I’ve heard this theory before, that teens want boundaries to keep them safe whether they know it or not. But this was the very first time I had ever heard a kid actually voice this sentiment – that they wanted to know where the edge of their freedom stood through rules and discipline.  It made me think that maybe Katie was purposely pushing boundaries, testing her mom’s reaction when she got caught.

My friend Sara recently described a horrifying scene she‘d been witnessing on her Facebook newsfeed that only seemed to be getting worse. As of late, her cousin’s 15-year old daughter had been very blatant about showcasing her negative behavior all over her Facebook page. There were photos of her with friends holding bottles of alcohol and posts talking about staying out all night while she was partying, as well as call-outs to friends when she didn’t have any plans and was looking for the next reason to party.

Her mother seemed to turn a blind eye to her daughter’s antics, even though she has access to her daughter’s Facebook page and can see all that’s happening on there. Sara described how countless people had reached out to this girl only to be told to mind their own business by her and her friends, and sometimes ignored completely. But it was the latest incident that left Sara shaking to her core and unsure what to do. The young girl had posted an actual video of herself and some friends partaking in illegal drug use – right out in the open for everyone to see.

Was this video to share with her friends to make herself look cool? It’s possible. Was she looking for approval from others? Judging by the negative backlash from anyone concerned, probably not. Sara’s guess was that this was a cry for help, that she was trying to get her mom’s attention – someone who had made herself more of the “cool mom” to her daughter than the parent who was in charge.

Kids don’t need their parents to be “cool”. They need them to provide boundaries to keep them safe.

There’s a natural pull to want to be our kids’ friends. From the moment they’re born, we love them immensely. They are familiar to us, and under our influence appreciate many of the same things we enjoy doing or experiencing. My dad used to jokingly tell me that he and my mom were growing their own friends by having my sisters and me.

Silliness on New Year’s Eve with DQ

It’s ok to be friends with your child, but with limitations put in place. Staying involved in their lives, getting to know who their friends are, and keeping up with what their changing interests are is a good way to be a parental friend to your child. Having a moment each day for one on one time, and more importantly, listening to them, is a great way to keep a connection with them. But when you find yourself caving when it comes to discipline, confiding in them with issues of an adult nature, or forgoing rules altogether to be known as the “cool” parent, you’re actually failing your child.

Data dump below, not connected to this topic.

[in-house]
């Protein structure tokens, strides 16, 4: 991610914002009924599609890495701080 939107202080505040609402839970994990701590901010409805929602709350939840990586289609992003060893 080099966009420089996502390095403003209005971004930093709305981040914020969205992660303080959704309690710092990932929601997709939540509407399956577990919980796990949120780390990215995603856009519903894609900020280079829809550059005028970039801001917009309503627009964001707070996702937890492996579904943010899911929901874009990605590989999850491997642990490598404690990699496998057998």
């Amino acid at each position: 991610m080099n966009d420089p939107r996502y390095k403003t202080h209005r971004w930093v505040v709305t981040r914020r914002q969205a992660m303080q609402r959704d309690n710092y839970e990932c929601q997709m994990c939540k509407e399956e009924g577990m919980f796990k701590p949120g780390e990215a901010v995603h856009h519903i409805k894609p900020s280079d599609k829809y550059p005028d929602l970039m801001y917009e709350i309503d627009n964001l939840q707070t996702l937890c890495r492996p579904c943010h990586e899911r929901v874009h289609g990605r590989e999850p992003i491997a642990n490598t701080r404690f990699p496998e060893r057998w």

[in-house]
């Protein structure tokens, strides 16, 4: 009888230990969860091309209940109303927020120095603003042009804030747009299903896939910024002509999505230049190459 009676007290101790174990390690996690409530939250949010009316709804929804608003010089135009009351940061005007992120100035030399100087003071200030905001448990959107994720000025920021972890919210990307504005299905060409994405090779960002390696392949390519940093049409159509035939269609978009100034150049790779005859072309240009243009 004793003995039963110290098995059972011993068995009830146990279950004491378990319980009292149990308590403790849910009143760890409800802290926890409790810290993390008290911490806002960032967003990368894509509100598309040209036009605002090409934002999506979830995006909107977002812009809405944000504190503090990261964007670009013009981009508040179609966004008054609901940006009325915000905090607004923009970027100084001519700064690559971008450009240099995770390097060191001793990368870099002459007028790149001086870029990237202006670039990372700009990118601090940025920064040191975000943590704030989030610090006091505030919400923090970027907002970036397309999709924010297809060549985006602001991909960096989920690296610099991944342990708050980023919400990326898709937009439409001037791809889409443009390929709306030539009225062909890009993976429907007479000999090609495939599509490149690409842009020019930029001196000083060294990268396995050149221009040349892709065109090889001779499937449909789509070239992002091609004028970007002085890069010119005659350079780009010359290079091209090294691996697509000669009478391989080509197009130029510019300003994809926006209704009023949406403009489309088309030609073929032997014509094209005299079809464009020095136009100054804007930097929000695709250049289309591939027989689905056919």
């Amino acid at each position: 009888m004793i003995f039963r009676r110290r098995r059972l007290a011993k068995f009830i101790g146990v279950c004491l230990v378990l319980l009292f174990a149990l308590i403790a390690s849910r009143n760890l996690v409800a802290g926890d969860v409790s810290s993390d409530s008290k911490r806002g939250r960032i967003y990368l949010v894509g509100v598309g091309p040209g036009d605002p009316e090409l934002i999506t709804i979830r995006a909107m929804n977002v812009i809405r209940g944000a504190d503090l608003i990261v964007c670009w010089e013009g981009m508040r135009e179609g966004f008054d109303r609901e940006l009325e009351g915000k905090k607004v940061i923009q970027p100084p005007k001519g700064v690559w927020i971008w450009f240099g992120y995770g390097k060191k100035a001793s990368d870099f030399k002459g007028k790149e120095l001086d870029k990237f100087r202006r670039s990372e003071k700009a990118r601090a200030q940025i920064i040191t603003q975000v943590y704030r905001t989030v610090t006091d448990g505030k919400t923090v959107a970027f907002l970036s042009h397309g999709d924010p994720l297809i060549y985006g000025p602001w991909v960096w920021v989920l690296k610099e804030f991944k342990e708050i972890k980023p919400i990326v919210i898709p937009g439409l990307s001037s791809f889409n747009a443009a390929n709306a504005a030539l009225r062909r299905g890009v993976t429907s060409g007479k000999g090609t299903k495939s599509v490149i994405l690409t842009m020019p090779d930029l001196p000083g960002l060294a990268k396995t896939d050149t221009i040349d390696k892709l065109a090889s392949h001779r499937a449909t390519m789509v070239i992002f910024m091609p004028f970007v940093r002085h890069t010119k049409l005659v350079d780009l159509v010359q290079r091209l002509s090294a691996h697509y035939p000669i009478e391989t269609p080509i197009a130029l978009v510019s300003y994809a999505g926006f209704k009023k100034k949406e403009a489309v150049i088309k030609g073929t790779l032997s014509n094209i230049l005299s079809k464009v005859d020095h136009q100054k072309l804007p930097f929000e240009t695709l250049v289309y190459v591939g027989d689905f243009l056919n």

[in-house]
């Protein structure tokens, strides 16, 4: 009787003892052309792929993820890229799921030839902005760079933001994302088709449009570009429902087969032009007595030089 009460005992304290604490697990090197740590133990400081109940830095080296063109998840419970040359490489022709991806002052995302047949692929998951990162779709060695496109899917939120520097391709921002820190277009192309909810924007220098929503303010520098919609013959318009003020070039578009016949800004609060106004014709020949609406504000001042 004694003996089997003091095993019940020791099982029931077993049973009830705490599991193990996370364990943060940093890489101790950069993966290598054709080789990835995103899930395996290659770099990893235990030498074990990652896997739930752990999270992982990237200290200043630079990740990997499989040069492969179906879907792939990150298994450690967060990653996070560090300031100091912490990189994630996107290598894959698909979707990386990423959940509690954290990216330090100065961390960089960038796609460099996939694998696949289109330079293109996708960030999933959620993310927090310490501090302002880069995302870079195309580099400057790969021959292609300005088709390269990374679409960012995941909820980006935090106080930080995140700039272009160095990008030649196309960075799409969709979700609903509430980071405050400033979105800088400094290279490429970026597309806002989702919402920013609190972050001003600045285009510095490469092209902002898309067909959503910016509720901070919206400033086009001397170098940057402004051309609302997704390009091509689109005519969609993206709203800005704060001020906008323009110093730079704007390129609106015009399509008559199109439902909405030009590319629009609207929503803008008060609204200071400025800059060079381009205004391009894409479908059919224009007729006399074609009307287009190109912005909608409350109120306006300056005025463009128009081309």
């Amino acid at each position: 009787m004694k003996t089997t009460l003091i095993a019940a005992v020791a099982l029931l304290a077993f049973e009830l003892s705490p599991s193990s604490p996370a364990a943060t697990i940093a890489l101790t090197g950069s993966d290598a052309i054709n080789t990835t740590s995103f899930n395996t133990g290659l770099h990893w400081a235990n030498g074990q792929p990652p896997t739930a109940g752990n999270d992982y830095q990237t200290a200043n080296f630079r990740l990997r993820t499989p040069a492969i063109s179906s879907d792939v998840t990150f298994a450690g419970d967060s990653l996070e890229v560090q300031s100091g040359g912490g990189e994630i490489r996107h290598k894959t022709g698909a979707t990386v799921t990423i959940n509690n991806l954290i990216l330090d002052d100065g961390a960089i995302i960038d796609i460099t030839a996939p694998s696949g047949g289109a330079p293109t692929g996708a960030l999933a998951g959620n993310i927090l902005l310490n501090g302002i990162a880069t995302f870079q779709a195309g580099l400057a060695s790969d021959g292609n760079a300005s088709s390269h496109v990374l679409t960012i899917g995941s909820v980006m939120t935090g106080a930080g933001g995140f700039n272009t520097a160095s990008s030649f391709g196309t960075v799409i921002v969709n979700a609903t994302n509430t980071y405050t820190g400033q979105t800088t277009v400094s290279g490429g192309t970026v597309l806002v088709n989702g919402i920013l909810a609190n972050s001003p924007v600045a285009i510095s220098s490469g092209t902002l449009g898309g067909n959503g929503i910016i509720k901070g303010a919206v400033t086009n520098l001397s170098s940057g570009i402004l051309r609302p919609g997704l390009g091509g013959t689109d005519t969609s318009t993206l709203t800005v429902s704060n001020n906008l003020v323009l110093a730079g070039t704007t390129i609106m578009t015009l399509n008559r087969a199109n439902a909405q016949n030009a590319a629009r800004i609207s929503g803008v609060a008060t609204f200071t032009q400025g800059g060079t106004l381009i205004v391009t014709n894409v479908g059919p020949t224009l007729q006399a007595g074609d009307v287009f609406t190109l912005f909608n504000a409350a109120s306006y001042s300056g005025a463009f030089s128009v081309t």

Kids are going through a constant motion of change. They’re physically and mentally growing, and at times it can feel pretty out of control. As they earn more and more independence, they need a constant in their life to hold on to. They need boundaries to keep them safe. They need someone to be in charge.

They need you to be a parent.

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(This article is publishing in the Press Democrat on June 29th)

On a recent evening, I took my daughter, DQ, to the store to go shopping for some clothes and jewelry she wanted for a special occasion.  We not only looked for what she needed, but had fun going through the different aisles trying on scarves and making fun of gaudy rings.  It was an inexpensive way to get in some mother-daughter time – until we got to the checkout.  We both knew I ended up spending too much money on her, and she was extremely gracious about all her new pretty things I bought for her.  So I was caught off guard when the very next day she was blasting me via text about how uncool I was over a household rule I wouldn’t bend on, and how I always treated her like a baby.  We closed the conversation and ended up not speaking to each other for the rest of the day.

The following day she helped me put dishes away, finished her chores early, and then hung out with me all afternoon.  But that night at dinner she sassed back anyone who had the audacity to speak to her, making it clear that we were all idiots, and appalled when we required her to help out with cleaning up after dinner.  A mere 30 minutes later, she was lacing up her shoes to join me on a run around our neighborhood.  When we got home, she cracked jokes with her stepdad.  But when he joked back, she whipped around and snapped at him.

We are officially in the Jekyll & Hyde years, that lovely age when darling daughters turn into exceptionally moody beings that are sweet as pie one second, and then turn into raving monsters the next.  Sometimes there’s a buildup to the actual explosion, giving you some time to duck and take cover.  But mostly it’s without warning, the scene changing from serene to volatile in the blink of an eye.

“One minute you still have your sweet girl, the next minute she’s back talking and slamming her door. Never really know which one you’re dealing with,” Carley Harp of Rohnert Park said about teenage girls around age 14.